And it doesn’t interfere with the crisping of the crust.

leopard spotting on pizza

 

See the brown spots on the bottom of the crust?  That’s called leopard spotting and it’s what you want in pizza.  The crust was crisp, browned and perfect!

If you want to make really great homemade pizza, I recommend investing in a pizza steel and pizza peel.

Honestly, I’ve always thought that pizza was not something you could make at home and have anything that compares to getting it out at a restaurant.  But using the pizza steel has changed my mind.  Not that we won’t ever buy another restaurant pizza – that would be crazy.  But now I know we can have excellent pizza at home too.

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How to Make Homemade Pizza Dough

Homemade Pizza Dough Recipe

 

We’ve been talking pizza here the last few weeks.  We talked about a few pizza game changers you can use to improve your homemade pizza.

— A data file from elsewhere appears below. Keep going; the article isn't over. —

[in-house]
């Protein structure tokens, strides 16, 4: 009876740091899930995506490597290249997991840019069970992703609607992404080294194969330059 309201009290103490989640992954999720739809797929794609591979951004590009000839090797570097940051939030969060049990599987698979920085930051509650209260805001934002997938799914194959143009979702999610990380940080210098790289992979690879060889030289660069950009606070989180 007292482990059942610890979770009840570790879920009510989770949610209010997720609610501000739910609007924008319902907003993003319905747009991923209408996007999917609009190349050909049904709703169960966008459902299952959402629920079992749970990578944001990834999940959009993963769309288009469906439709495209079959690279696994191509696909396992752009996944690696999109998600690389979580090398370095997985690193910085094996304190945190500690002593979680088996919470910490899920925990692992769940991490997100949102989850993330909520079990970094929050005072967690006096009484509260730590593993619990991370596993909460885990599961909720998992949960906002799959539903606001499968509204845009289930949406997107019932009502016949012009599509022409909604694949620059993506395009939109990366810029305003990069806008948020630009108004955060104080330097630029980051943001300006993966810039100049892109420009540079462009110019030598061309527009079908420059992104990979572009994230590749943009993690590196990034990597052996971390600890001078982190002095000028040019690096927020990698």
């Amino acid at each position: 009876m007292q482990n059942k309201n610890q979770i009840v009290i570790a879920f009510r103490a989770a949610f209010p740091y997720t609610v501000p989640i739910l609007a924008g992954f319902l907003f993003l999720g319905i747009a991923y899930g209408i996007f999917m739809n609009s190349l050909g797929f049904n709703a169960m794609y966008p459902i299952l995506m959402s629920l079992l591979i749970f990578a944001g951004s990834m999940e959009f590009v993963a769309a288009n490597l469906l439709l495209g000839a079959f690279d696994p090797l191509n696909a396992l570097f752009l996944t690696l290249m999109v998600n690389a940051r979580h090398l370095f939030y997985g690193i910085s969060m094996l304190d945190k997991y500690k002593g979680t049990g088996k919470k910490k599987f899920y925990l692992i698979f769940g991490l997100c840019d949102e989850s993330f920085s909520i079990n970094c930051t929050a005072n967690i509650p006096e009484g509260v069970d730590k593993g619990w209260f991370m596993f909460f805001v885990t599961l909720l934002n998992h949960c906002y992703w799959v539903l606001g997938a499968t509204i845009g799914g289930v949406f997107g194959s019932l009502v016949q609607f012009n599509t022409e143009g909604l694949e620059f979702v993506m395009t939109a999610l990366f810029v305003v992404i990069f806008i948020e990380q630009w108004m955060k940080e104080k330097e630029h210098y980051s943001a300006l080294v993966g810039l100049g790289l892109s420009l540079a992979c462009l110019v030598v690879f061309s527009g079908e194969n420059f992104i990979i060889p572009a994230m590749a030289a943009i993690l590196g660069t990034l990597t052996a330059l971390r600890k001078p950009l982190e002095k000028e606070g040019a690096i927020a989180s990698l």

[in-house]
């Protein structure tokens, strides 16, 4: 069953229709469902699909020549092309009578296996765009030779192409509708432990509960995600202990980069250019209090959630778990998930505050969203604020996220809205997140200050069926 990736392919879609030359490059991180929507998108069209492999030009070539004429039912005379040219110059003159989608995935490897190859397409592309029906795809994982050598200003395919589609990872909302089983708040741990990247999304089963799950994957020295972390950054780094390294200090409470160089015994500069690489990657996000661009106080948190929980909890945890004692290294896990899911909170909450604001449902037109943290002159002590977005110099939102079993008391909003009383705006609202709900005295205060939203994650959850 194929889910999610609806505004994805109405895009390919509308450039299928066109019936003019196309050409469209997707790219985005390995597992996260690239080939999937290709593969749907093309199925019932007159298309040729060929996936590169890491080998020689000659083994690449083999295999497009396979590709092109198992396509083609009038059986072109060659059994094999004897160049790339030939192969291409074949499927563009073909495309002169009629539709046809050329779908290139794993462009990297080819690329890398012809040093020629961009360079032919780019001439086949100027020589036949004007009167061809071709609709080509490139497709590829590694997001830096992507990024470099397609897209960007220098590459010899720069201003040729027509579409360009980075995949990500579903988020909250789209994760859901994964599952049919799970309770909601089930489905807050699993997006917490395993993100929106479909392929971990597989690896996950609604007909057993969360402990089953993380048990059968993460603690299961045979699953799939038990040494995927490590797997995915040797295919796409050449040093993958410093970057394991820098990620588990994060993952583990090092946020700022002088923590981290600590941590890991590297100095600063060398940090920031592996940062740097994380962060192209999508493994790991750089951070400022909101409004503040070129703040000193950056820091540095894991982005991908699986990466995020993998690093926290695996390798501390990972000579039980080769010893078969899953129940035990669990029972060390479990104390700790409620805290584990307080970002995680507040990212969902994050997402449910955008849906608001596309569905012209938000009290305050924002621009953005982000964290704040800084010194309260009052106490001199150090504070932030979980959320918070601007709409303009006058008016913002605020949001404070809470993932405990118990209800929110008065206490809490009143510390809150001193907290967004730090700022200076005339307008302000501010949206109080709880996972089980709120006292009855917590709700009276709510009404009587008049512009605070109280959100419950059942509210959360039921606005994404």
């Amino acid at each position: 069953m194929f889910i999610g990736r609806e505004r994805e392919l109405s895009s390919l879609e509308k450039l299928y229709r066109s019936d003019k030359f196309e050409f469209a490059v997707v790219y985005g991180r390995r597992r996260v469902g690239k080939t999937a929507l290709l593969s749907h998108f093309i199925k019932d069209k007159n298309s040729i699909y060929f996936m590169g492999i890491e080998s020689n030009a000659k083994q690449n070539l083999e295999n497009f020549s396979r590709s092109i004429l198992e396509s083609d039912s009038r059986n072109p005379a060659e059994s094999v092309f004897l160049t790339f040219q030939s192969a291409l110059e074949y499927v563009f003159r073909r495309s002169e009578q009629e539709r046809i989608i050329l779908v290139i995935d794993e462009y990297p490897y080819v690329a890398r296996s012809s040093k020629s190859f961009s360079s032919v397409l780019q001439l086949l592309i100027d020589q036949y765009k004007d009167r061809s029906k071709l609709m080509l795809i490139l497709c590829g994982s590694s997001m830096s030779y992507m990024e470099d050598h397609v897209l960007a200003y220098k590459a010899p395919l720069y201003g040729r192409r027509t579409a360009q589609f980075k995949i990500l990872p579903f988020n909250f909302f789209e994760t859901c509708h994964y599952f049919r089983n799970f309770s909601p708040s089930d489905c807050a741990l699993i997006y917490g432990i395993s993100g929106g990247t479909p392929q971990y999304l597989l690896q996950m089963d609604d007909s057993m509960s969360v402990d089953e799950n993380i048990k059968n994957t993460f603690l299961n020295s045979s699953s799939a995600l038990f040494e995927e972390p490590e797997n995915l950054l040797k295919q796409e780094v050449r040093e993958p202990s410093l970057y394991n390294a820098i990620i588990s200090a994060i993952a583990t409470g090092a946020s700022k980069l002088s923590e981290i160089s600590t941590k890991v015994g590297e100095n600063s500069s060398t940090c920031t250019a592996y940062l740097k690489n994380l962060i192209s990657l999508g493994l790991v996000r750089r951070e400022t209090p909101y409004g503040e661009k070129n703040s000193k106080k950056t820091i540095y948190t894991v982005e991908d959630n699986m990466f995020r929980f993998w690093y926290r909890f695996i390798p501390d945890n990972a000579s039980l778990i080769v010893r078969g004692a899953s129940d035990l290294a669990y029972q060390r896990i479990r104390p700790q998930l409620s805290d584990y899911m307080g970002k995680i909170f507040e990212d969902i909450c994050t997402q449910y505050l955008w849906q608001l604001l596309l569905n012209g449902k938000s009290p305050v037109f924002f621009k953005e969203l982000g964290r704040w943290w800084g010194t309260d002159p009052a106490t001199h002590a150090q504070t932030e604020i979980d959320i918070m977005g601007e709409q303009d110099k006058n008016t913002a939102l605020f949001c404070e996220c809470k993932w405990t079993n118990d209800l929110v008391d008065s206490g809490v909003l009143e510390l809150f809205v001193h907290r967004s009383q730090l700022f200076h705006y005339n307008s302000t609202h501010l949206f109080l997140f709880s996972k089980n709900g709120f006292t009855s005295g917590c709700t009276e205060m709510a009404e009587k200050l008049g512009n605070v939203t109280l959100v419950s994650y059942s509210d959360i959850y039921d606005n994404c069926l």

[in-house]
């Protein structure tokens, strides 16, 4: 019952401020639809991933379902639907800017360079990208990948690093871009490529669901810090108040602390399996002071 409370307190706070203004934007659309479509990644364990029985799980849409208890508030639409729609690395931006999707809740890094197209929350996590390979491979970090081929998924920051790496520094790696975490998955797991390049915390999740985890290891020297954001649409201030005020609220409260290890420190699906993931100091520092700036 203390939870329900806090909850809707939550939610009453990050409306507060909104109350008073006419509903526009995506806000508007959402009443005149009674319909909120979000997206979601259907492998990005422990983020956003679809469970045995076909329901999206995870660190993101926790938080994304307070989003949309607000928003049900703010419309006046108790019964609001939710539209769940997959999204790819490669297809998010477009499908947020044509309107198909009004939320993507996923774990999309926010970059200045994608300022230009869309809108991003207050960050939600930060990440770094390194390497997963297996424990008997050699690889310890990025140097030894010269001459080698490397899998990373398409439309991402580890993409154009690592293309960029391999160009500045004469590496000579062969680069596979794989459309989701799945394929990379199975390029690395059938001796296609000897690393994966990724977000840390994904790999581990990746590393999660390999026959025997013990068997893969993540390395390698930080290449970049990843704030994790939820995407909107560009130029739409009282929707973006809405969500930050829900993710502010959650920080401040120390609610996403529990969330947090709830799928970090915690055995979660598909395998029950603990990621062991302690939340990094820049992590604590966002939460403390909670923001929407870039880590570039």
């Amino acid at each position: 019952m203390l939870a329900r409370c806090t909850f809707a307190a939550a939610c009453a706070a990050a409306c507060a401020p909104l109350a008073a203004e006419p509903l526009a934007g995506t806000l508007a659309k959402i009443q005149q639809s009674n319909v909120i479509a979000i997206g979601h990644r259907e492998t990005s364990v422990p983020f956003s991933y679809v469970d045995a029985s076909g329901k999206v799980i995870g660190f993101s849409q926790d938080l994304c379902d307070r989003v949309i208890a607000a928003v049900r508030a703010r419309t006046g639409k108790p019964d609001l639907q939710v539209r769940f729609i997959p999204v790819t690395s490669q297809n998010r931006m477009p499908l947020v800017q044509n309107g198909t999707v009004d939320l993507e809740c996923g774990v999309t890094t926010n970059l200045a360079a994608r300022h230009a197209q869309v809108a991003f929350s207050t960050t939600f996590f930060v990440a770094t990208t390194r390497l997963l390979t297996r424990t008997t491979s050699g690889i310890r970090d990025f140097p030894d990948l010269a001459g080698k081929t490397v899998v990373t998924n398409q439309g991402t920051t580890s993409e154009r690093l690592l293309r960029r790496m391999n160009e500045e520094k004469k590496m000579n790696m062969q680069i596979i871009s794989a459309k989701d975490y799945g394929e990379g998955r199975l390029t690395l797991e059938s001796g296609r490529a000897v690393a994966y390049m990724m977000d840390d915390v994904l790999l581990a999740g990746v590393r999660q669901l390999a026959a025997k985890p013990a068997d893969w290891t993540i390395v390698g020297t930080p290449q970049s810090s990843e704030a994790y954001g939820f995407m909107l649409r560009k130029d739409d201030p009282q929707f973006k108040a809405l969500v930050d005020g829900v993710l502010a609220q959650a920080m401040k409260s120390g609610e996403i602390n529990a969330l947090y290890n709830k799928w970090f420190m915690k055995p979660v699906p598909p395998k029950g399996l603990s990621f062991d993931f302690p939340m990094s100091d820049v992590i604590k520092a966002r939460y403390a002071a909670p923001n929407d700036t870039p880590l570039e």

And I shared our favorite homemade sauce recipe.  It’s easy and simple so that’s an added bonus.

Today I’ve got a pizza dough recipe for you to try.  This is not a quick dough to make, but it is worth the time.  I adapted this from the free Craftsy pizza making class.  Mostly, I simplified and clarified the recipe.  The original recipe calls for measuring everything on a scale.

While I’m sure using a kitchen scale will yield more consistent results, I’m resistant for a couple of reasons.  First, I don’t own a scale and I know many (probably most) of you don’t either.

And second,  I think there’s something to be said for learning to trust your own judgement when it comes to working with any type of dough.  There’s a satisfaction in making something enough that you begin to know when it needs more flour or when it could use some water.  When to leave the dough to rest a while and when to keep working it.

I’m still in the process of learning to really know my way around the pizza dough, but I am learning.

Before I share the recipe, let’s talk over a few tips.   [Read more…]

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5 Reasons My Homemade Pizza disappointed Me and What I’m Doing to Fix It

5 Ways to make great homemade pizza

I’ve made homemade pizza many times over the years.

And I’ve been disappointed in my results quite a few times too.

From soggy crusts, to pizzas that don’t bake evenly to those that just don’t taste great. (To be fair, there have been many homemade pizzas we really enjoyed too.)